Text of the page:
1: Companies have to find new ways to motivate people to buy their product.
2: People get tired of things and are always looking for something new.
3: There is *always* a sense of status felt by & given to someone that has acquired a new console.
4: The natural hardware evolution of consoles is the videogame's world of clothing designers telling society what is in style.
5: People like what is popular. Period.

We could all argue that for any given subject, we are "rebels" - those that don't "follow the masses" and buy the latest iPod, clothing, product, ...dog.. whatever. But you know what - there is no point to this. You end up with two groups - those that will "me too" your sense of being a rebel, and those that go with the masses and don't care about your opinion one bit.

Companies know to latch onto what the masses want, and catering to niche crowds generally results in a loss of money.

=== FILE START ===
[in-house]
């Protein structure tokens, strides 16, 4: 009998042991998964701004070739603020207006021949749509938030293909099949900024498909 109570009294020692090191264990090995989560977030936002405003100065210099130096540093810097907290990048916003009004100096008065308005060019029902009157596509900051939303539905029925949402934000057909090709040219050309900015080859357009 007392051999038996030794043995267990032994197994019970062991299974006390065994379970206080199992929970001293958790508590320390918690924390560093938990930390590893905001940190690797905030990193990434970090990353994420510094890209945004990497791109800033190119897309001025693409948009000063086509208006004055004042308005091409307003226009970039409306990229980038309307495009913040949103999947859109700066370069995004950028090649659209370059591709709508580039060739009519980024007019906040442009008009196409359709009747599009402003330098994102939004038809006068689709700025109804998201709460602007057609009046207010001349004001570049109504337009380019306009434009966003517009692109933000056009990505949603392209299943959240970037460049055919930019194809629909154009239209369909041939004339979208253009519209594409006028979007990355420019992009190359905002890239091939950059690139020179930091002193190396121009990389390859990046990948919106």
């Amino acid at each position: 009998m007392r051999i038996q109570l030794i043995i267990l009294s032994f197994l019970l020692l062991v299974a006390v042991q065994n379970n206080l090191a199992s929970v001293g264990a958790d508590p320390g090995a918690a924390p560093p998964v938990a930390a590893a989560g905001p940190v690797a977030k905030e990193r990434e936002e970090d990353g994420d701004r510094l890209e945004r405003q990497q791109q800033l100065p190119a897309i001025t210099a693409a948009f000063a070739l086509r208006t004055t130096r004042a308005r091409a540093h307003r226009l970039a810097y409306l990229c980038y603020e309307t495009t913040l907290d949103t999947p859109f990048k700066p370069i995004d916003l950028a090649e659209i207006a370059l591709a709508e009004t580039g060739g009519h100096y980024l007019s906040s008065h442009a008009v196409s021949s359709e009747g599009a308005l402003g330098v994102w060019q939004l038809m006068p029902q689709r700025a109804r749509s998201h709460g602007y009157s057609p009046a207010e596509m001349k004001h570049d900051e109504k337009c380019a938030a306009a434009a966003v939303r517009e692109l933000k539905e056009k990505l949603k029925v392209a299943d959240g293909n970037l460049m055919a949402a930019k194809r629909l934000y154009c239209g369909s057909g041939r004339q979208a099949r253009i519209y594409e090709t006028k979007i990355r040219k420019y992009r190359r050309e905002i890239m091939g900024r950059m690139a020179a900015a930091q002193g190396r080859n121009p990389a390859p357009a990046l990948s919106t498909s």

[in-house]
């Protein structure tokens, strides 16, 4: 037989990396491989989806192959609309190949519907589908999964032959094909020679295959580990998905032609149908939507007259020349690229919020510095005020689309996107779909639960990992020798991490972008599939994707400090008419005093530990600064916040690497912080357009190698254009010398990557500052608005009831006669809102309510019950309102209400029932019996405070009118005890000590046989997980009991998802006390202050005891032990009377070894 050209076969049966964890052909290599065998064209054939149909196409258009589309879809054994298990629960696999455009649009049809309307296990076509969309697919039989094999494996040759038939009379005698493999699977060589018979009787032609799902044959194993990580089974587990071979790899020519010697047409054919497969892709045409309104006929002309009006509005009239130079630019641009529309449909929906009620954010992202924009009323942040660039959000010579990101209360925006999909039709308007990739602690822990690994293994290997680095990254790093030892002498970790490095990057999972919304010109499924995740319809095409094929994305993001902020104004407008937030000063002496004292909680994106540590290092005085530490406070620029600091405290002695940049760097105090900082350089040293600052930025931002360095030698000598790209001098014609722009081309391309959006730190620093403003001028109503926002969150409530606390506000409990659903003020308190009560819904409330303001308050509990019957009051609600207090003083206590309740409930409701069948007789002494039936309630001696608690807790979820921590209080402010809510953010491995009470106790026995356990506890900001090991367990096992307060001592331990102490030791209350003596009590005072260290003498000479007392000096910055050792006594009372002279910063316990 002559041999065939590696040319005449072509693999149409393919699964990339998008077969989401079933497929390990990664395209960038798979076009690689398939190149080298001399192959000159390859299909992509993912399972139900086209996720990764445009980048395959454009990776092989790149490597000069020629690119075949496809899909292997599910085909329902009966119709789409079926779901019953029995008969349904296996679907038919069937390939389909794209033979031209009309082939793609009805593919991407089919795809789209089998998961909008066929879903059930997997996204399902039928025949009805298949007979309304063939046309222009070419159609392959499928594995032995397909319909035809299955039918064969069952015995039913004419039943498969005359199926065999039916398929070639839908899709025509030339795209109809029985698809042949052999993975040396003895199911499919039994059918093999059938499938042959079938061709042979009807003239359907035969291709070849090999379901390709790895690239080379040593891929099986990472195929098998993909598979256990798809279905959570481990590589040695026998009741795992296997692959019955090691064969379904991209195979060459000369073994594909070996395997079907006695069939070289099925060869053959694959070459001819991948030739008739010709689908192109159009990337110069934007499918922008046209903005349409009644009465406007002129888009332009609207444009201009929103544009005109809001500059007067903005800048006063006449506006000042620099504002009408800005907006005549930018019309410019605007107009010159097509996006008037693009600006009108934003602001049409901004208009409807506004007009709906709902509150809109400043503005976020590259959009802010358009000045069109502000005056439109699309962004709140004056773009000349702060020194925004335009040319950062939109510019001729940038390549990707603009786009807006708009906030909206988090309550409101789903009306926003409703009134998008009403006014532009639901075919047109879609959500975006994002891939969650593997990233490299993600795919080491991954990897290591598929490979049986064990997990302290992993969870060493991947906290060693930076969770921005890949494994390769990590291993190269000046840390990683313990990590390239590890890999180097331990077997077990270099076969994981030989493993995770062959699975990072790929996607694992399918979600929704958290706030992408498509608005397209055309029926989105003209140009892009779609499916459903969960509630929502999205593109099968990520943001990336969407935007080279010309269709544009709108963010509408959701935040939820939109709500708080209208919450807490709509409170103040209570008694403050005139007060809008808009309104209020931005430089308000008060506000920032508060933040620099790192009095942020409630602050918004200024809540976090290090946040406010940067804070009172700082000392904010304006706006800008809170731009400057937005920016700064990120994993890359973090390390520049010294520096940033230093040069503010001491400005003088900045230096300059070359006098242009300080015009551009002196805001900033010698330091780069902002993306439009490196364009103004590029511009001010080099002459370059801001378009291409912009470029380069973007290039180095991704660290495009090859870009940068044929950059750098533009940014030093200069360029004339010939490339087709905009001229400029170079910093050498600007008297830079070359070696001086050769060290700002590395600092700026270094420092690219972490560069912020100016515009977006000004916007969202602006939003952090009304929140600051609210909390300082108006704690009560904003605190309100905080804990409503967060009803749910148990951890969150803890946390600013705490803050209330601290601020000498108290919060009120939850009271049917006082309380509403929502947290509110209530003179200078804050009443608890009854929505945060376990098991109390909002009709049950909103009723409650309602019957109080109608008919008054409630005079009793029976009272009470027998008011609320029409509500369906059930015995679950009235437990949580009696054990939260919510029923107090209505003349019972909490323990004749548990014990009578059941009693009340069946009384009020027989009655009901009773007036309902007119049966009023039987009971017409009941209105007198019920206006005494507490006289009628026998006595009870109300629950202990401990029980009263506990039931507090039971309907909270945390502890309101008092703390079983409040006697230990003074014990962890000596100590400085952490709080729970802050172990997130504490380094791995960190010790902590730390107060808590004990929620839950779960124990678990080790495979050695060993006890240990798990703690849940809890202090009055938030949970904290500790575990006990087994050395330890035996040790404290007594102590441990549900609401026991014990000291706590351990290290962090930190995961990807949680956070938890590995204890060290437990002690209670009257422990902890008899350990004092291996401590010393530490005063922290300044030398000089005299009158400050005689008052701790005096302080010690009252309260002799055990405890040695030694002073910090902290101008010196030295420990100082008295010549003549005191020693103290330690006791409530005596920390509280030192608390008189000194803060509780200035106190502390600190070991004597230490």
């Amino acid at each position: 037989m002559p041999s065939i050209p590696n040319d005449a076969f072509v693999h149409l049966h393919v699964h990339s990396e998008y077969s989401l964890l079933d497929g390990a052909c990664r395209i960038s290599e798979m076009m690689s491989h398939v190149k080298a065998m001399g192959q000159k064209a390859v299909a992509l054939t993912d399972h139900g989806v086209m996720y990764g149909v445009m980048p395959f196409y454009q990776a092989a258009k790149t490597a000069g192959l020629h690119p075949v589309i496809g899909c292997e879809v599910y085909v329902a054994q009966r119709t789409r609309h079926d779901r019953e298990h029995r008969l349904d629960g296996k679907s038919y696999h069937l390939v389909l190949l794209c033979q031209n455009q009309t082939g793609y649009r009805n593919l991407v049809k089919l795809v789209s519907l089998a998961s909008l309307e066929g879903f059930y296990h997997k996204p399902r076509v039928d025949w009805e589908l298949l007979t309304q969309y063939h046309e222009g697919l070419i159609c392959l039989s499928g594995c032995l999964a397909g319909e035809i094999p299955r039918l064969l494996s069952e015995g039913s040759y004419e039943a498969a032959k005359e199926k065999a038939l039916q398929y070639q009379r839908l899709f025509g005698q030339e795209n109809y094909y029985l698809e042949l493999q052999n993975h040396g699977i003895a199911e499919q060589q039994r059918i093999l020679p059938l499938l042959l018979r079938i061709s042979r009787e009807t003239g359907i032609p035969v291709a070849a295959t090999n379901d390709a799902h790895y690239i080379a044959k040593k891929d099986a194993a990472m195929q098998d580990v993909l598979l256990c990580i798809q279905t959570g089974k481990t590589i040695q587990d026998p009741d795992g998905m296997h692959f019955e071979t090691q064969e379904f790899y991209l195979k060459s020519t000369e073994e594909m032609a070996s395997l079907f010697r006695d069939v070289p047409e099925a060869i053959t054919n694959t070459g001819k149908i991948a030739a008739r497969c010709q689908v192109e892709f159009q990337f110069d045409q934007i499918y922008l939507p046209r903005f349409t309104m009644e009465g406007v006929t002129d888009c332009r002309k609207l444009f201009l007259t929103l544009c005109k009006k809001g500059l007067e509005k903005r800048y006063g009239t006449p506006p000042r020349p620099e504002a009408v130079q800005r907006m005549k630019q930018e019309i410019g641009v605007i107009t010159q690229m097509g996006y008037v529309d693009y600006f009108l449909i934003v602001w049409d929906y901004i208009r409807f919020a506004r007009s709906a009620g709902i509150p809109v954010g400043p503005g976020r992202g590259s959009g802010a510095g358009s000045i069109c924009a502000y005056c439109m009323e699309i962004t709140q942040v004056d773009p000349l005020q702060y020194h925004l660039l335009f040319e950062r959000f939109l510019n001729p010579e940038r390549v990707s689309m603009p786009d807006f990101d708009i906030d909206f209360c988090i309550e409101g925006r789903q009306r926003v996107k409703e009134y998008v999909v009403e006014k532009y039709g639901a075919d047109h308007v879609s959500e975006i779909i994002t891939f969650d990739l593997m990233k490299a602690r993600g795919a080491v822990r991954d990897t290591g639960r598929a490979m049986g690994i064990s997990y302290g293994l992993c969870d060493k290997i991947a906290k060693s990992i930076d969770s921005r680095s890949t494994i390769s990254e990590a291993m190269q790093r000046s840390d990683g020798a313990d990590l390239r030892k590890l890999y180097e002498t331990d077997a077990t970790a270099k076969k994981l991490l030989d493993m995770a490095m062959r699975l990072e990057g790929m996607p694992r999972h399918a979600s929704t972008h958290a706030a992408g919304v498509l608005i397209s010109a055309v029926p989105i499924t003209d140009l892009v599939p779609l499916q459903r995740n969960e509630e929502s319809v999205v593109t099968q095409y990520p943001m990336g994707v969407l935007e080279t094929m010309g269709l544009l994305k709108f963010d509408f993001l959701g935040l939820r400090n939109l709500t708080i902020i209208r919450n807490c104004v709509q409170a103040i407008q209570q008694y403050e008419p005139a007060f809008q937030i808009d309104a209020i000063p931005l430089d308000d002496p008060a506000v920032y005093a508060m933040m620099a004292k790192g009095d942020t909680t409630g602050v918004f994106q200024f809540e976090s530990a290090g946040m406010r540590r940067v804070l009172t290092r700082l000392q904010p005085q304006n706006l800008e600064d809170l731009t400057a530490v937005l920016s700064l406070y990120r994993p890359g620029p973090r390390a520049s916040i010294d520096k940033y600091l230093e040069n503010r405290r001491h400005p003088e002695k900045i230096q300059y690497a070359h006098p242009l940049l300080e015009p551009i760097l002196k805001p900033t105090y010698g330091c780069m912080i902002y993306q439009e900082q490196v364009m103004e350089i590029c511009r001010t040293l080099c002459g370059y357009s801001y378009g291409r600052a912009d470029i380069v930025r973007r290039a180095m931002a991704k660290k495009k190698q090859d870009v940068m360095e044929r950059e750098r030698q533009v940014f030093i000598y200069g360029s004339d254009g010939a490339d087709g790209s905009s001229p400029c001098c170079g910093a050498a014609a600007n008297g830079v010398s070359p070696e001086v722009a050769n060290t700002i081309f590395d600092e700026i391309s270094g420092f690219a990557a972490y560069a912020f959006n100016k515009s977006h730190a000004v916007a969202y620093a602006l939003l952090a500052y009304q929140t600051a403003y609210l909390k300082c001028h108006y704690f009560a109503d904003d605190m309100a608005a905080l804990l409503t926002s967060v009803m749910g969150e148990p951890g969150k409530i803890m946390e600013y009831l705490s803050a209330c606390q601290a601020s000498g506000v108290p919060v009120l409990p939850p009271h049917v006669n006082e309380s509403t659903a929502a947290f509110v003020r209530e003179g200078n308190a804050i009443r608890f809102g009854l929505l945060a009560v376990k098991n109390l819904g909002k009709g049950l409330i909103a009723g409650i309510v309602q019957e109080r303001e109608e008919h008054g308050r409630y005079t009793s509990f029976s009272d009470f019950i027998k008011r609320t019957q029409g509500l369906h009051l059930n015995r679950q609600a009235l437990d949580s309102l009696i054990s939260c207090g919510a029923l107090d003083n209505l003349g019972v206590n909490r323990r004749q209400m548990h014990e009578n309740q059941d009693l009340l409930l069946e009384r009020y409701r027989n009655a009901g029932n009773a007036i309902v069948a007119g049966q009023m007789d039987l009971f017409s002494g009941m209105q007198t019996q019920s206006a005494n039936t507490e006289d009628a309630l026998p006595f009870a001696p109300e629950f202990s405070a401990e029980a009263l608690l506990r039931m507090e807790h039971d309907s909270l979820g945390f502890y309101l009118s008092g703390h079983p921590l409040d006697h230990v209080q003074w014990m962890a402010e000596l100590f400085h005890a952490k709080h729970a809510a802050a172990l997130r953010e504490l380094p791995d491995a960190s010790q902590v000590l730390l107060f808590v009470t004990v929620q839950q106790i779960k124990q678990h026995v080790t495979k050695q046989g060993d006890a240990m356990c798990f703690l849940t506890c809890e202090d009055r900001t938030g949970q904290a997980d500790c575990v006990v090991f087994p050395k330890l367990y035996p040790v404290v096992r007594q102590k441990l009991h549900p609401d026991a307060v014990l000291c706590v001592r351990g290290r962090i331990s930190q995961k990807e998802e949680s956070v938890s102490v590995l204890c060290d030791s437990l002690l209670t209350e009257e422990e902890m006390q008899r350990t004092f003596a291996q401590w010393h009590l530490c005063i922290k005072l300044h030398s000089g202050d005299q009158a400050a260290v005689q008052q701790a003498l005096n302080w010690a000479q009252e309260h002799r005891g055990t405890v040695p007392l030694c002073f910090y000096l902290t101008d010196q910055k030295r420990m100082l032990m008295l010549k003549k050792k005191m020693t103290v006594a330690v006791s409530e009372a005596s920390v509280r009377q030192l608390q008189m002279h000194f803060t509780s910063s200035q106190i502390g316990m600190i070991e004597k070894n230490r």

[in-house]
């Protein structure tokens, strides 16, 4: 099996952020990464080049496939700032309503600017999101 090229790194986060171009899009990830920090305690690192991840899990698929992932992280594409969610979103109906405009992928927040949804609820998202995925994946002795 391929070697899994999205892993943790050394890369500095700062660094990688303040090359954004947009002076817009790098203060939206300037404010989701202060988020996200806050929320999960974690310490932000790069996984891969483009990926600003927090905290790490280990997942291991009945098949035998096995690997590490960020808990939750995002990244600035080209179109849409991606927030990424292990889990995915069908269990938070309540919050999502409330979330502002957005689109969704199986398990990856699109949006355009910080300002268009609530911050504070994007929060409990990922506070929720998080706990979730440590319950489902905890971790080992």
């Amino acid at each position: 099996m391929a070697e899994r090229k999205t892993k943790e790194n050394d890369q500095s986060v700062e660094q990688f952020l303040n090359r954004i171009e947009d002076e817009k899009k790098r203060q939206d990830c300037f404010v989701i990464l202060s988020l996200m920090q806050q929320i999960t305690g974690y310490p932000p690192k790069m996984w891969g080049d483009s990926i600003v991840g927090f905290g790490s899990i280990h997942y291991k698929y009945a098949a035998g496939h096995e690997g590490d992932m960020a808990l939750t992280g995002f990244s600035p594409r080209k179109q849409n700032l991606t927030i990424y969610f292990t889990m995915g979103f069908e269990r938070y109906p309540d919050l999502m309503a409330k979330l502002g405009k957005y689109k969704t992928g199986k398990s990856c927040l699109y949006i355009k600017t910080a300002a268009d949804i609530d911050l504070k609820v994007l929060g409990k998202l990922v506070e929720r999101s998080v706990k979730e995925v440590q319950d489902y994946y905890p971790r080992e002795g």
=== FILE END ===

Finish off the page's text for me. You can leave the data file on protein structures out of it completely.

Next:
Why are we so lucky (debatable list coming up...) with recent releases of things such as games on virtual console, Microsoft Game Room, new releases/incarnations of classic games (Bionic Commando, for instance), new games that *look* like old games (Megaman 9, Megaman 10), and games that imitate and parody old games (3D Dot Game Heroes).

Companies aren't finally throwing us a bone - retro gaming has become popular, and we are just reaping the benefits.

I do feel that we are reaching (have reached) a critical point in the gaming world. We may even be at a set of infinite crossroads. How will gaming evolve, where will the hardware go, etc...but that is not my main point here, and I am probably WAY off Matt's original topic by now.

n/a
Matt Barton
Matt Barton's picture
Offline
Joined: 01/16/2006
Not at all, Chris, I think